Masha and Agnese are the great minds behind the Urban Sketchers Riga. I, and many other artists and instructors have witnessed first hand their incredible dedication to spreading the practice of sketching in the Baltic States. Their latest initiative, the Riga Sketching School gathers online workshops, interviews and other activities that you can watch or sign up to. I had the pleasure of being interviewed by Agnese last month, and share how my art has progressed throughout the pandemic of the Covid-19 virus. Watch mine and other interviews on YouTube or on the Riga Sketching School website.
A Masha e a Agnese são as grandes mentes por trás dos Urban Sketchers Riga. Eu, e muitos outros artistas e formadores testemunhámos em primeira mão a incrível dedicação que depositam em espalhar a prática do desenho nos Países Bálticos. A sua última iniciativa, a Riga Sketching School junta oficinas online, entrevistas e outras actividades disponíveis para ver ou inscrever. Tive o prazer de ser entrevistado pela Agnese no mês passado, e partilhar a forma como a minha arte tem progredido pela pandemia do virus Covid-19. Vejam a minha e outras entrevistas no YouTube ou no site da Riga Sketching School.
To get familiar with the northern palette, I’ve tested this night view of Riga’s cathedral. You might not believe it but it was sketched live and on location… well… sort of. This live webcam might had something to do with it. Still counts as urban sketching, right?
Para me familiarizar com a paleta nortenha, testei esta vista noturna da catedral de Riga. Podem não acreditar, mas foi desenhada ao vivo e no local… quer dizer… mais ou menos. Esta webcam pode ter tido algo a ver com isto. Mas ainda conta como urban sketching, não é?
Österlen’s coastal landscape is beautiful indeed. But it looks even better after a nice dinner with friends and a good night’s sleep.
The picturesque crooked roads that lead from Lund to Kivik opened our appetites to the home-made pizza that our swedish-spanish hosts had prepared for us. Champagne and good wines flowed, mouldy cheeses and spicy olives were devoured, the drums rolled.
Board games were set, pseudo-punk spanish kids TV-show music chimed in, bringing in weird childhood memories for those who hailed from those parts. Even a sketching workshop for children was going on, until it was way past bedtime.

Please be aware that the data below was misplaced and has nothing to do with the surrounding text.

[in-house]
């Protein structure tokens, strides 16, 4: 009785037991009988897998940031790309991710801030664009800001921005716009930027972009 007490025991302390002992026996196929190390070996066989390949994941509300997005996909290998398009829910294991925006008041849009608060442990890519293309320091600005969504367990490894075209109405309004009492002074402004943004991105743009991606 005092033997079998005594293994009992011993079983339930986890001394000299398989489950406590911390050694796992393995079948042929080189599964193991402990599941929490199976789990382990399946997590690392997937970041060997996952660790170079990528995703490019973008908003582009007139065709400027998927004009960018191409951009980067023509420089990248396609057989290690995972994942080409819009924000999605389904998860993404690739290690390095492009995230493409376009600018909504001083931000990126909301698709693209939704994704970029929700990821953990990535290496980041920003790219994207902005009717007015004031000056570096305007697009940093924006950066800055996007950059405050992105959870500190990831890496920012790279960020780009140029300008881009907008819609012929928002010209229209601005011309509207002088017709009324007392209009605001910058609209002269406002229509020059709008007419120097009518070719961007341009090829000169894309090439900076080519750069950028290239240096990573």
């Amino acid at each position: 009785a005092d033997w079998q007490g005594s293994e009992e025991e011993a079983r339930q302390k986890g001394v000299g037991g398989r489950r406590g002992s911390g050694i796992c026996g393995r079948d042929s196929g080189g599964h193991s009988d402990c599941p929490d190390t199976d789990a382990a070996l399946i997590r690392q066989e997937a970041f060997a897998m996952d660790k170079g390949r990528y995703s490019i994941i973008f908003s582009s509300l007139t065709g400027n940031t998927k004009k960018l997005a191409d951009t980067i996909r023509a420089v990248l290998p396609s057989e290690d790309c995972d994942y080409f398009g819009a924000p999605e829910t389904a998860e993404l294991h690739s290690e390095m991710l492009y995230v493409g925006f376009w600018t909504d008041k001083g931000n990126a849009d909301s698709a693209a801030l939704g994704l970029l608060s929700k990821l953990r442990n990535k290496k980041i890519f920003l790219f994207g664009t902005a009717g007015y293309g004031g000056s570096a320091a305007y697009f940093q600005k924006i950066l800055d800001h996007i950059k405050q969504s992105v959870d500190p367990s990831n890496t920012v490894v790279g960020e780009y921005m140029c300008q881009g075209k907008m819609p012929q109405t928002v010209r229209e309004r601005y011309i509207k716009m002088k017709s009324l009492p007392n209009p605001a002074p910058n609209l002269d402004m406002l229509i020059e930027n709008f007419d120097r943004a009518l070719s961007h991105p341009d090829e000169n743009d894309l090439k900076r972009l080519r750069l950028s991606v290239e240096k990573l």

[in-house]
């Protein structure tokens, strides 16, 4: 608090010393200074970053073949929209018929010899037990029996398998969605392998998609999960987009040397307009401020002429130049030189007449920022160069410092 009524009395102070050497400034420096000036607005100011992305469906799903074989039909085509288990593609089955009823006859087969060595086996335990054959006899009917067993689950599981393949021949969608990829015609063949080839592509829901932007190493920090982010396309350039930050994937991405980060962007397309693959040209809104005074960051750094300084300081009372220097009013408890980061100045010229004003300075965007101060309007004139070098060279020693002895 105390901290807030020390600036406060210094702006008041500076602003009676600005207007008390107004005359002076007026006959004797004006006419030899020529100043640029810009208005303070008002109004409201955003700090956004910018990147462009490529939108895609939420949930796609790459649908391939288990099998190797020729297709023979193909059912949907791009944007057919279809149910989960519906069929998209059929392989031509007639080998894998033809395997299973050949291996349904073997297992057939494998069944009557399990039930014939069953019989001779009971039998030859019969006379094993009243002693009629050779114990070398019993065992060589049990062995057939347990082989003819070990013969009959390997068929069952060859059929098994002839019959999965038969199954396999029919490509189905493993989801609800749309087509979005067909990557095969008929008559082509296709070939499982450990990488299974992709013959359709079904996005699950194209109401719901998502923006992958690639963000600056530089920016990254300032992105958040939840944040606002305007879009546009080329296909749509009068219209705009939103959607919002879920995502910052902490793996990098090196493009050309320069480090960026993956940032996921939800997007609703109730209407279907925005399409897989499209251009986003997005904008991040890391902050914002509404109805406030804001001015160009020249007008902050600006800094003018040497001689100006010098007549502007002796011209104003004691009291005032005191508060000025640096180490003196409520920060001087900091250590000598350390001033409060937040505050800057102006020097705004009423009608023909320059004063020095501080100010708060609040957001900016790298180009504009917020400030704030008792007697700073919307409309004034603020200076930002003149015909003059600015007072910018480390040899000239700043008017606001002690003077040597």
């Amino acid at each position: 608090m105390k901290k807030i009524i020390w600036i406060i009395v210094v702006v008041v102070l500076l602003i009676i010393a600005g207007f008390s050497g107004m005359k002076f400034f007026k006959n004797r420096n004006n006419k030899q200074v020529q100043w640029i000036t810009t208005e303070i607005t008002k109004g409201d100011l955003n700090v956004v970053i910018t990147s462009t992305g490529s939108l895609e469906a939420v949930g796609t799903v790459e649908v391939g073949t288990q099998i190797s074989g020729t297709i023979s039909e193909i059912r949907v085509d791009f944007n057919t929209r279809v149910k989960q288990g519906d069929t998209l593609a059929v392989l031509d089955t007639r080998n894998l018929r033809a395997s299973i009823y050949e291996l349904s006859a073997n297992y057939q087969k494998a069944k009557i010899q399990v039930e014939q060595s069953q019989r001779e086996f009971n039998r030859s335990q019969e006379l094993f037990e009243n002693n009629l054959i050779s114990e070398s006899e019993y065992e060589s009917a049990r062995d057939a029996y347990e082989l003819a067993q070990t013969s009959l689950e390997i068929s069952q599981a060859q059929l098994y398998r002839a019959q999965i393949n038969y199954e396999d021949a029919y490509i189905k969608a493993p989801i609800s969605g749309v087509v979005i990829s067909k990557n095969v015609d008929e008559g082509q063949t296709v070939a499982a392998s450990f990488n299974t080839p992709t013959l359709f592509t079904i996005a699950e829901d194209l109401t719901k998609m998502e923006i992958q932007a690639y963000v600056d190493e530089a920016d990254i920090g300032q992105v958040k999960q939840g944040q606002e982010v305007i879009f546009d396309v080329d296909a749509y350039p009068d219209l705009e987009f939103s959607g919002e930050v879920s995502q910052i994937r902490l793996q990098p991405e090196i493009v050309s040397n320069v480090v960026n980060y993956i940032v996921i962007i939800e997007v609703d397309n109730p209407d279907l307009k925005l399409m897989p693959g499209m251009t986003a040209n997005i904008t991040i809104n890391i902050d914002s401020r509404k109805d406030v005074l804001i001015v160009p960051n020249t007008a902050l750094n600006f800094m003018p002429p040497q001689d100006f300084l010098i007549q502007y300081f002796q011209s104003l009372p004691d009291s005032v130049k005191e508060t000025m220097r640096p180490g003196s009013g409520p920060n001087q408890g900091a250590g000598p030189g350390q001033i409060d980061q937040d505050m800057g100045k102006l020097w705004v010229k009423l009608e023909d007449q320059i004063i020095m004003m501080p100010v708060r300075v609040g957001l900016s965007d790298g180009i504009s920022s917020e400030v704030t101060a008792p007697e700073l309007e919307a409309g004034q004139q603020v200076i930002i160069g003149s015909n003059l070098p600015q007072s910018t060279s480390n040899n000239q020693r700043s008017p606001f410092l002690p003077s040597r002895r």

The morning after, all residues of the tiniest hangover vanished at the sight and smells of Skåne’s east coast. In Vitemölla Strandbackar nature reserve, just north of Kivik, the calm waters of the Baltic touch the dunes of sand, the dirt of land and the trunks of pine trees, simultaneously. Something didn’t add up, and yet, it was very pleasant to walk around, up and down from the field to the forest and back to the beach in less than a kilometre. It’s as if three different landscapes came together in the very same spot, like three different sentences that don’t belong to the same paragraph, punctuated regularly by the pre-emptive concrete bunkers of the WWII-era. Later, I learned that this type of landscape is known as sand-steppe – something very particular to this area of the Baltic sea, and that the pine forest is actually planted. Our hosts explained that this area generates some discussion because it seems that the pine forest is conflicting with the native sand-steppe landscape.
Oblivious to these reflections on the conflicting landscapes, Jesus picked mushrooms for lunch. And they were slimy-licous fried in garlic and coriander!
There is a great way of travelling around the strategic waterway known as the Öresund: the Öresund Rundt ticket. It gives access to all the trains around the strait on both sides, subway in Copenhagen plus two trips across the strait, one through the Öresund bridge that connects Copenhagen to Malmö, and one via the Helsingborg-Helsingør ferry. For the westbound trip, we chose the latter.
After crossing the gate from the huge access ramp to the deck of the ferry, we gasped, and then we wondered whether we were already on the boat or if we had one more gate to cross because that didn’t look like any boat we had seen before. It was nothing short of a food court in a shopping mall. Mind you, it was not that impressive of a food court, but we were on a friggin’ boat, not a mall! It seemed all the more surreal since the trip would only take about fifteen minutes. I tried to imagine finding the time to place an order, get the food, find a spot to sit, chug the meal and wash it down with coffee before ropes are thrown to the pier. Plus, an ad read: alcohol sold in Danish waters, tobacco in Swedish waters.
Feeling that our memories of an actual ferry experience, filled with the stench of diesel fuel and enamel paint rusting away from steel joints and bolts were being washed away by that glorified image of super-sized lattes and crispy sanitized hot-dogs, we rushed to find an outer deck! Didn’t stay long though. Too cold outside. Wind was blowing from the Skagerrak. But at least, it took us back in touch with an actual ferry experience – the bottom deck loaded with lorries, the seagulls hovering, the old customs buildings and the horns – all things that the inside of the boat was designed to obliterate from perception.
On the Helsingør docks, we proceeded to Kronborg, a 16th century fortification with a knack for drama. It is better known as the source of inspiration for the setting of Shakespeare’s Hamlet. But in a more prosaic perspective, it was the fortress responsible for charging dues from passing ships inbound to the Baltic and a great source of wealth for the Danish crown – going as high as two-thirds of the crown’s income at times. Around the fortress, a short strip of rocky shore surrounded by green grass, was home to idlers and leisurely fishermen. We settled, had our picnic with some Portuguese wine, harboured from the winds by the rocks.